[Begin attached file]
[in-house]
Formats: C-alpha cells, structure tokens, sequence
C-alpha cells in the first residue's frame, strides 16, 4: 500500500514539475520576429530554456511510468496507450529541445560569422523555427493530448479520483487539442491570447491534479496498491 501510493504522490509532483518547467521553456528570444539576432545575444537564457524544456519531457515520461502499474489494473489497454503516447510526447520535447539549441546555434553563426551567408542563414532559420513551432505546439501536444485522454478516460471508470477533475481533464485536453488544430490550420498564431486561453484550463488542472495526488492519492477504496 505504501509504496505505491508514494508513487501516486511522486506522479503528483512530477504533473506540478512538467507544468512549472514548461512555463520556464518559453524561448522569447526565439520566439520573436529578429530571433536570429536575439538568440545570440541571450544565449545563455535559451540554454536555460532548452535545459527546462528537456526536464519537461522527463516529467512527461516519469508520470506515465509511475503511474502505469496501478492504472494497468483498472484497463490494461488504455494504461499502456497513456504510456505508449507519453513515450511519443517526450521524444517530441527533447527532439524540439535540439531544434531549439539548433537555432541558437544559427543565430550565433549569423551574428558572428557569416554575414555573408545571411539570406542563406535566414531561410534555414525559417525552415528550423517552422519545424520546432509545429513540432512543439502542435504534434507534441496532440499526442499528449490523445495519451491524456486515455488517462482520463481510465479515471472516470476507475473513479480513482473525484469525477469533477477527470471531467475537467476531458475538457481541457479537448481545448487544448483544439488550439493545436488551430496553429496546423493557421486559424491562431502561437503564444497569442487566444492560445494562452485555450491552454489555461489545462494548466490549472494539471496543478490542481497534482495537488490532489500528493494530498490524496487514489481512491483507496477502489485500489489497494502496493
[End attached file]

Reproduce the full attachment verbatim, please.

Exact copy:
[in-house]
Formats: C-alpha cells, structure tokens, sequence
C-alpha cells in the first residue's frame, strides 16, 4: 500500500514539475520576429530554456511510468496507450529541445560569422523555427493530448479520483487539442491570447491534479496498491 501510493504522490509532483518547467521553456528570444539576432545575444537564457524544456519531457515520461502499474489494473489497454503516447510526447520535447539549441546555434553563426551567408542563414532559420513551432505546439501536444485522454478516460471508470477533475481533464485536453488544430490550420498564431486561453484550463488542472495526488492519492477504496 505504501509504496505505491508514494508513487501516486511522486506522479503528483512530477504533473506540478512538467507544468512549472514548461512555463520556464518559453524561448522569447526565439520566439520573436529578429530571433536570429536575439538568440545570440541571450544565449545563455535559451540554454536555460532548452535545459527546462528537456526536464519537461522527463516529467512527461516519469508520470506515465509511475503511474502505469496501478492504472494497468483498472484497463490494461488504455494504461499502456497513456504510456505508449507519453513515450511519443517526450521524444517530441527533447527532439524540439535540439531544434531549439539548433537555432541558437544559427543565430550565433549569423551574428558572428557569416554575414555573408545571411539570406542563406535566414531561410534555414525559417525552415528550423517552422519545424520546432509545429513540432512543439502542435504534434507534441496532440499526442499528449490523445495519451491524456486515455488517462482520463481510465479515471472516470476507475473513479480513482473525484469525477469533477477527470471531467475537467476531458475538457481541457479537448481545448487544448483544439488550439493545436488551430496553429496546423493557421486559424491562431502561437503564444497569442487566444492560445494562452485555450491552454489555461489545462494548466490549472494539471496543478490542481497534482495537488490532489500528493494530498490524496487514489481512491483507496477502489485500489489497494502496493